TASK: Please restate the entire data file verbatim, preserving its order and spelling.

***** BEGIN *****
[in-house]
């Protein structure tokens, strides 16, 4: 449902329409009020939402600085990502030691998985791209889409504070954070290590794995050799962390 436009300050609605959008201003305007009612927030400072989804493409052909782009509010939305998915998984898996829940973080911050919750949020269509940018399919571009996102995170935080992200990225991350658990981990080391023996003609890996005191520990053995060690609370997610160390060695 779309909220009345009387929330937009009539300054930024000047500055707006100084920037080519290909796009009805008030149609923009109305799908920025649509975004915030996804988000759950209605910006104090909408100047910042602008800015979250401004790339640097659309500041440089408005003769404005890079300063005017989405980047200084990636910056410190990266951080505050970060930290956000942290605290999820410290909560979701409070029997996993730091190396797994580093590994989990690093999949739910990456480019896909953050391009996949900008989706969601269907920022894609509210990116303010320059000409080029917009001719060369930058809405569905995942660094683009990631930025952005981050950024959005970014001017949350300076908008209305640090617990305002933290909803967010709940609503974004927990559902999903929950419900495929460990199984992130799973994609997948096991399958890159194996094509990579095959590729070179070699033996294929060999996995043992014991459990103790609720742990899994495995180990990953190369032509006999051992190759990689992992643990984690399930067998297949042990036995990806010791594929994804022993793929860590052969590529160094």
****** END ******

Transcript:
[in-house]
């Protein structure tokens, strides 16, 4: 449902329409009020939402600085990502030691998985791209889409504070954070290590794995050799962390 436009300050609605959008201003305007009612927030400072989804493409052909782009509010939305998915998984898996829940973080911050919750949020269509940018399919571009996102995170935080992200990225991350658990981990080391023996003609890996005191520990053995060690609370997610160390060695 779309909220009345009387929330937009009539300054930024000047500055707006100084920037080519290909796009009805008030149609923009109305799908920025649509975004915030996804988000759950209605910006104090909408100047910042602008800015979250401004790339640097659309500041440089408005003769404005890079300063005017989405980047200084990636910056410190990266951080505050970060930290956000942290605290999820410290909560979701409070029997996993730091190396797994580093590994989990690093999949739910990456480019896909953050391009996949900008989706969601269907920022894609509210990116303010320059000409080029917009001719060369930058809405569905995942660094683009990631930025952005981050950024959005970014001017949350300076908008209305640090617990305002933290909803967010709940609503974004927990559902999903929950419900495929460990199984992130799973994609997948096991399958890159194996094509990579095959590729070179070699033996294929060999996995043992014991459990103790609720742990899994495995180990990953190369032509006999051992190759990689992992643990984690399930067998297949042990036995990806010791594929994804022993793929860590052969590529160094």